CULVER: Well when we were with you, a few days ago, when we had heard about some of the folks that we were with, a couple of weeks ago, and in recent days, it's been a desperate situation for them. I mean, it's been terrifying, for folks who, some of whom, who had seen their homes torched by the gangs that are getting more and more control, seizing a lot more territory.

Then, you've got people, who maybe not are in gang territory, but are hunkered down. They're trying to stay safe. And they're fearing that at any moment, they'll have to flee, from where they currently are.

We were even in touch with a police source, who tells us they're really frustrated. And they feel like they're the last ones holding the line right now. And they point, in particular, to the Kenyan police officers, who were supposed to be deployed any day now. But now we're hearing that Kenya has put that on hold.

Well, why are Kenyan officials pausing this? It's because they're looking at this transitional council that is not yet in place. They're saying that Ariel Henry, the Prime Minister, is resigning. So, they're saying, wait a minute, this is not what we signed up for originally. This is not the agreement that we decided to put our police forces to support. And so, they want to see, again, stability, before they're comfortable putting their forces into Haiti. And that remains unclear when it's going to happen.

Meantime, you've got the Pentagon, Anderson, tonight. They're warning that this could be a possible mass migration situation.

And you've got the World Food Programme, saying at the end of all of this, we've got to look at the humanitarian aspect, the hunger situation. People are desperate. The supply lines are getting cut off. And you have, as they characterize it, a million people now, who are one step away from famine, Anderson.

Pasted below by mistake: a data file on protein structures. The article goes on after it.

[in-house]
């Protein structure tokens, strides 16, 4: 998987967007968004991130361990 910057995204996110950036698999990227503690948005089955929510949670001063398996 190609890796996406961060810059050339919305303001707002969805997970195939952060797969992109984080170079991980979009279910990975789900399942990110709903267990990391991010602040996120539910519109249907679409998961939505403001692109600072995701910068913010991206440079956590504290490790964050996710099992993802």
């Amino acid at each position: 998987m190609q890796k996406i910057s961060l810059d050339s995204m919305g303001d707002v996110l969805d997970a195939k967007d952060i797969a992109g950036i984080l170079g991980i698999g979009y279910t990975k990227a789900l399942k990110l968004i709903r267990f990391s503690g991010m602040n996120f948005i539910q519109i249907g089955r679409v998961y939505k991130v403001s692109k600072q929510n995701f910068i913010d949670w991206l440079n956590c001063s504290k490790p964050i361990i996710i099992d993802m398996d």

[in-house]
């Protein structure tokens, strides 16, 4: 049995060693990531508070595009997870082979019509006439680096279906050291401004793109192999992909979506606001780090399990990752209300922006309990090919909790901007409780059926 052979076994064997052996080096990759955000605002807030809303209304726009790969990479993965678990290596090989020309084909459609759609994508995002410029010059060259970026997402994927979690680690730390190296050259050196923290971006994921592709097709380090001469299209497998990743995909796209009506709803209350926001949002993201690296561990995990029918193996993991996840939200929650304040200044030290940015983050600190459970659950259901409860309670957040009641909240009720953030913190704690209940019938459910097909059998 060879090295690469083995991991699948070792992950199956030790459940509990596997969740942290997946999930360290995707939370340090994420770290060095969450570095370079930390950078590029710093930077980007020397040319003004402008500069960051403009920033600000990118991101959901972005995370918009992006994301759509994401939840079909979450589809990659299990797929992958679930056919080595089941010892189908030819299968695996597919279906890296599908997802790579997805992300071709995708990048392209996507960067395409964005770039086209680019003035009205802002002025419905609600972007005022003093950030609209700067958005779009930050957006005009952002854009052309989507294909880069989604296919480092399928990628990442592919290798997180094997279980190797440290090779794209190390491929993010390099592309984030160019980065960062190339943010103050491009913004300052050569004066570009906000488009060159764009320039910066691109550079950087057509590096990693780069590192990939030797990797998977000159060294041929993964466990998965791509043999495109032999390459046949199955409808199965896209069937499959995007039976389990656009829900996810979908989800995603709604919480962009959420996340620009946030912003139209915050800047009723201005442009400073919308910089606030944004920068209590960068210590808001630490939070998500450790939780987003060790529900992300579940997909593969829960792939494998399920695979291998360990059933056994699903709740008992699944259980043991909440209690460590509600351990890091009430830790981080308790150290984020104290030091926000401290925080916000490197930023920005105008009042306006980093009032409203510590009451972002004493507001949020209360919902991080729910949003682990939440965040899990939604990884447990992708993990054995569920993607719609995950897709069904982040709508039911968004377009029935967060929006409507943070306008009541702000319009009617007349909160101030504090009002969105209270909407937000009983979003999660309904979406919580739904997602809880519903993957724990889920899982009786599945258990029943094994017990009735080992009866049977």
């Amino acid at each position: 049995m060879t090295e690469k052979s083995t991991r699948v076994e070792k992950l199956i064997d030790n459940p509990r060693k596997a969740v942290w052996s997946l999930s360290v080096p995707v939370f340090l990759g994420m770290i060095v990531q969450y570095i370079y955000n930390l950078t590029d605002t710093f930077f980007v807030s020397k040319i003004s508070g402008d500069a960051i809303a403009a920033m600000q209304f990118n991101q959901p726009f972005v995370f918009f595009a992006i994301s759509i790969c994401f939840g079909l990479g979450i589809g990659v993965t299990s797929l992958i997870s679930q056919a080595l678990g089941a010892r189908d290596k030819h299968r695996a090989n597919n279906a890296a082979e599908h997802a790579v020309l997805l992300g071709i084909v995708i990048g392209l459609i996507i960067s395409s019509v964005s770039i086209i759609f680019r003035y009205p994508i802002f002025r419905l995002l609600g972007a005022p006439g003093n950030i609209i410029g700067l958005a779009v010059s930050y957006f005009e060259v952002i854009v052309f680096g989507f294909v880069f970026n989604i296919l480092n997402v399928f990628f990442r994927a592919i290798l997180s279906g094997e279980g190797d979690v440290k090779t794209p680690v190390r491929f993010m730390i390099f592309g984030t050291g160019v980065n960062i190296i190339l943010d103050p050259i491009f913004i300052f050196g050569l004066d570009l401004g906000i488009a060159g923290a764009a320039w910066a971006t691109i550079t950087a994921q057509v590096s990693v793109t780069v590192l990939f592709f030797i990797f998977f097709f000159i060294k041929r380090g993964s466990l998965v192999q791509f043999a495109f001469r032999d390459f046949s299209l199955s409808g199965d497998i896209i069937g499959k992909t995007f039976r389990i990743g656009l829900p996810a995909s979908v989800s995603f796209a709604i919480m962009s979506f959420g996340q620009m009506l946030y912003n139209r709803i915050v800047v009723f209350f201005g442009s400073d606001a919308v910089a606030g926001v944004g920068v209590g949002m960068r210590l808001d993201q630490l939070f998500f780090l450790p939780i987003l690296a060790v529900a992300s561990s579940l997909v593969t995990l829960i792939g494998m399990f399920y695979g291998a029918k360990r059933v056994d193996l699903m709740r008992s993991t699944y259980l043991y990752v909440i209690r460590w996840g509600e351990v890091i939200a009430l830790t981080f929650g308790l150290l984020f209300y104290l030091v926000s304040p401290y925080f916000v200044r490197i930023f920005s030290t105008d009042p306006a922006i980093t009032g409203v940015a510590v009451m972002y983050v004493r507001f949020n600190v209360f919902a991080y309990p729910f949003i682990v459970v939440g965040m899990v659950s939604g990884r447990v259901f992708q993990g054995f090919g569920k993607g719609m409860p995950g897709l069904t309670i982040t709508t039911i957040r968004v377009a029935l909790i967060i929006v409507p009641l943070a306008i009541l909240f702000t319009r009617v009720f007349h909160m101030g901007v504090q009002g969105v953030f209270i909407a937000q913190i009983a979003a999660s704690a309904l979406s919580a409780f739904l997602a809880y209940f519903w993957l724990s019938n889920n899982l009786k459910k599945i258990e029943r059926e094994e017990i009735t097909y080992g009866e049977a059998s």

COOPER: David Culver, thanks very much.


COLLINS: Before we go, tonight, we do have a heartbreaking update, as we have now learned that one of the last six American hostages, thought to still be alive, and being held in Gaza, was actually killed by Hamas, on October 7th, and his body was taken into Gaza. That's according to the Israeli military, in an update that they provided today.

Itay Chen, a 19-year-old dual U.S.-Israeli citizen, was serving in the IDF, on the Gaza border, that day.

His parents have been working relentlessly, to bring him home, to bring awareness for the other hostages and their families ever since. Tonight, they say that their hearts are broken with this update.

Here's what they told Jake Tapper, just last week.



RUBY CHEN, FATHER OF ITAY CHEN: I actually had a dream two days ago, two nights ago, where I saw the vision of President Biden, phoning (ph) to us and saying, well, your kid, Itay, he's on a plane back home. And I still hope that that might be able to happen.


COLLINS: Ruby, his father, was raised in New York. And I should note, Itay was the second of three sons. He was a former Boy Scout, not that long ago, his dad said. He was also a fierce basketball player, and fan. His 20th birthday would have been on February 2nd. And our hearts go out to his family, and friends, tonight.

Thank you so much, for joining us.

CNN's primary coverage continues, right now, with Laura Coates and Abby Phillip.